Most rapists are not concerned with precautionary measures to avoid apprehension, because they usually know their victims. Acquaintance rapists are aware that victims often do not report sexual assault to the police. Additionally, the burden to prove the situation was rape falls upon the victim and the police/prosecution. Acquaintance rape cases are difficult to prove “beyond a reasonable doubt” to a jury, especially when the rapist admits to engaging in sex and insists that she consented.

When verbal seduction works to obtain sex, physical aggression is unnecessary. Sometimes one partner feels jilted afterward when it is apparent sexuality was the sole objective or other factors of deception become apparent. It is very difficult to criminally prosecute someone who “talked” his partner into having “consensual” sex.

Further, cases beginning with consensual isolation that later involve physical force or threats of violence for gaining sexual access, the result is often the victim’s word against the rapist’s. Without substantial evidence, the District or State’s Attorney is unlikely to prosecute such cases when the circumstances are determined to be “he said, she said”.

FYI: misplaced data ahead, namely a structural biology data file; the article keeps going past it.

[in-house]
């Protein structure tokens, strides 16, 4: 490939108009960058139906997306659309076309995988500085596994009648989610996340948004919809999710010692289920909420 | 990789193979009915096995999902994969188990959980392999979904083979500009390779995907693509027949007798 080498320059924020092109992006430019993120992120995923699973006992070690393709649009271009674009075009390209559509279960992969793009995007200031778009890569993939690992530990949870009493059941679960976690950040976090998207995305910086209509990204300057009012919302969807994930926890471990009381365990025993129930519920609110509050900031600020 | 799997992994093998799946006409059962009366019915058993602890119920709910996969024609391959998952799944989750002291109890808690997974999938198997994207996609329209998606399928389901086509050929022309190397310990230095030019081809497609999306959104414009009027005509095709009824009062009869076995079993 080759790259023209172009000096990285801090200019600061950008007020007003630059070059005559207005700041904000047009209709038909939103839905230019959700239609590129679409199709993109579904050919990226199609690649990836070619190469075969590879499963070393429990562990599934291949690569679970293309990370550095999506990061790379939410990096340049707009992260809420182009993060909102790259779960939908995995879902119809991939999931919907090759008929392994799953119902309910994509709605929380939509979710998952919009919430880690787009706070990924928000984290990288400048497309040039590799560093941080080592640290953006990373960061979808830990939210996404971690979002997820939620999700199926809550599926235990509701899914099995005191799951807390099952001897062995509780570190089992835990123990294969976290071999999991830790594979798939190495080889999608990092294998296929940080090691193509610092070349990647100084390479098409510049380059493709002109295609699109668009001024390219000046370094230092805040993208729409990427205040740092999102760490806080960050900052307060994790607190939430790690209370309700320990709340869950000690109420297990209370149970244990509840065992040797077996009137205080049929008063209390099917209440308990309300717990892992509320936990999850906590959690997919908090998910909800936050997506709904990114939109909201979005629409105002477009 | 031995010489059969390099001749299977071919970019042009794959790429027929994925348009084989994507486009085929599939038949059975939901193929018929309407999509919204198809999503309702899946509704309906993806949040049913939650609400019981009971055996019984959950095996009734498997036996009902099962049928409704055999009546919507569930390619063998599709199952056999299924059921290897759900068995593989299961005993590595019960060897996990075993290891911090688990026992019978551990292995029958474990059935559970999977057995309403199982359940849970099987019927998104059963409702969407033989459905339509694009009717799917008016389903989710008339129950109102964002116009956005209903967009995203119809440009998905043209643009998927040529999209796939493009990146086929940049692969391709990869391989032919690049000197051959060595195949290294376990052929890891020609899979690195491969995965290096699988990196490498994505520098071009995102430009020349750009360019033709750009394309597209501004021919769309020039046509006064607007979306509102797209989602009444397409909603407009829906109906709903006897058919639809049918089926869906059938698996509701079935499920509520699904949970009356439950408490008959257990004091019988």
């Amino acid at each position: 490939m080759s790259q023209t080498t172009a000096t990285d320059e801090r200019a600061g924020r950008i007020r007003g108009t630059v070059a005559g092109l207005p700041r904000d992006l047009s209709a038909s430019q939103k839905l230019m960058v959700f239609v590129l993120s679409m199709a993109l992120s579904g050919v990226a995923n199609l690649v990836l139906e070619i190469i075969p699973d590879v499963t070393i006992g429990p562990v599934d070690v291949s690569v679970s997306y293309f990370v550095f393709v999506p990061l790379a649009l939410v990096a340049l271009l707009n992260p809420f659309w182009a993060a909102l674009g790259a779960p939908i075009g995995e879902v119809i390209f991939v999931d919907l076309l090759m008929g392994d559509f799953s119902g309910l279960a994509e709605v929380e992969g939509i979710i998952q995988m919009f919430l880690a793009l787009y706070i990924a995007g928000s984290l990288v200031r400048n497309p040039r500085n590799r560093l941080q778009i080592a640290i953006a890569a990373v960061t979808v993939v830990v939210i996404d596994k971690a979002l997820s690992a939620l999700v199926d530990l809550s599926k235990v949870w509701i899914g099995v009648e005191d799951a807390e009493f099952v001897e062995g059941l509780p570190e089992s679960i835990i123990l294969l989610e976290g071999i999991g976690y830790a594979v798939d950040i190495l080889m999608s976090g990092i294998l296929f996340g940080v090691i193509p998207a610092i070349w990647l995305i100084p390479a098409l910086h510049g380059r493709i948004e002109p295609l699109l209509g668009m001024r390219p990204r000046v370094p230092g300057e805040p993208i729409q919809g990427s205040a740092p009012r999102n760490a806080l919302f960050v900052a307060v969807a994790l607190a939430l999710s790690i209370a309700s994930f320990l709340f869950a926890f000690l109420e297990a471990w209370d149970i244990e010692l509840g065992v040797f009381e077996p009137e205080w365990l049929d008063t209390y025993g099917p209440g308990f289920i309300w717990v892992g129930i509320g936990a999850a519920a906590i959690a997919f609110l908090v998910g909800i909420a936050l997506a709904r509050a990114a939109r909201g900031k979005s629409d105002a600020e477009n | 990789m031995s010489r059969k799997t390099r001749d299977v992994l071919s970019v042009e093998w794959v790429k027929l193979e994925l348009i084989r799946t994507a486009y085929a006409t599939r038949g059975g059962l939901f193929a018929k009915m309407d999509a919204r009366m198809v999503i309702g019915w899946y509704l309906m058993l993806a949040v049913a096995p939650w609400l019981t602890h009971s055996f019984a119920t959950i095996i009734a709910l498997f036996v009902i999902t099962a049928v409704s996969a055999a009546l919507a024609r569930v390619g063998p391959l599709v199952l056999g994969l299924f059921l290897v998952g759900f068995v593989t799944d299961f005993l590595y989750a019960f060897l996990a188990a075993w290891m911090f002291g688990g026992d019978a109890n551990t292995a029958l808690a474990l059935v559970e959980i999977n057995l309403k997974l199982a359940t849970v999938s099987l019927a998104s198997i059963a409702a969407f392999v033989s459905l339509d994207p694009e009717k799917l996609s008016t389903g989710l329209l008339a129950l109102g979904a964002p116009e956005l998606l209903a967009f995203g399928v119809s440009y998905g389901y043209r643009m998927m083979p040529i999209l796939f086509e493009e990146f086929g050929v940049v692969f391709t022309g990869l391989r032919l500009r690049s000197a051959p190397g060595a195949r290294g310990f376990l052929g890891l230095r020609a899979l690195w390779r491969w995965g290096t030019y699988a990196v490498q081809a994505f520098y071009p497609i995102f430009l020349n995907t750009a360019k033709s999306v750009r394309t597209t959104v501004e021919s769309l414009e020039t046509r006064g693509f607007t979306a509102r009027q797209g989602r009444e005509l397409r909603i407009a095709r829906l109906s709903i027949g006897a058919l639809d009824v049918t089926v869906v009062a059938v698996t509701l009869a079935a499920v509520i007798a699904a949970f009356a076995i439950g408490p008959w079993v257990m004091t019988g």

Ten Safety Tips for Dating Communication

1. Repeat your message assertively until it heard.
2. Good communication takes more time and consideration.
3. Match body language with the desired message.
4. Do not engage in playful contradictions.
5. Female token resistance is confusing and dangerous.
6. Are men allowed the right to say no?
7. Assert your safety over someone’s feelings.
8. Confront issues about his sexual expectations.
9. Change your limitations and boundaries because you want to make adjustments.
10. Learn what comprises safe and healthy relationships.


1. Repeat your message assertively until it heard.
The basic speech communication principle (sender-receiver-message) reminds us that communicating the intent of a message is the responsibility of sender. There may be many reasons why a message is not heard, partially heard, or misinterpreted that involve environmental distractions, memory triggers, substance use, and emotions.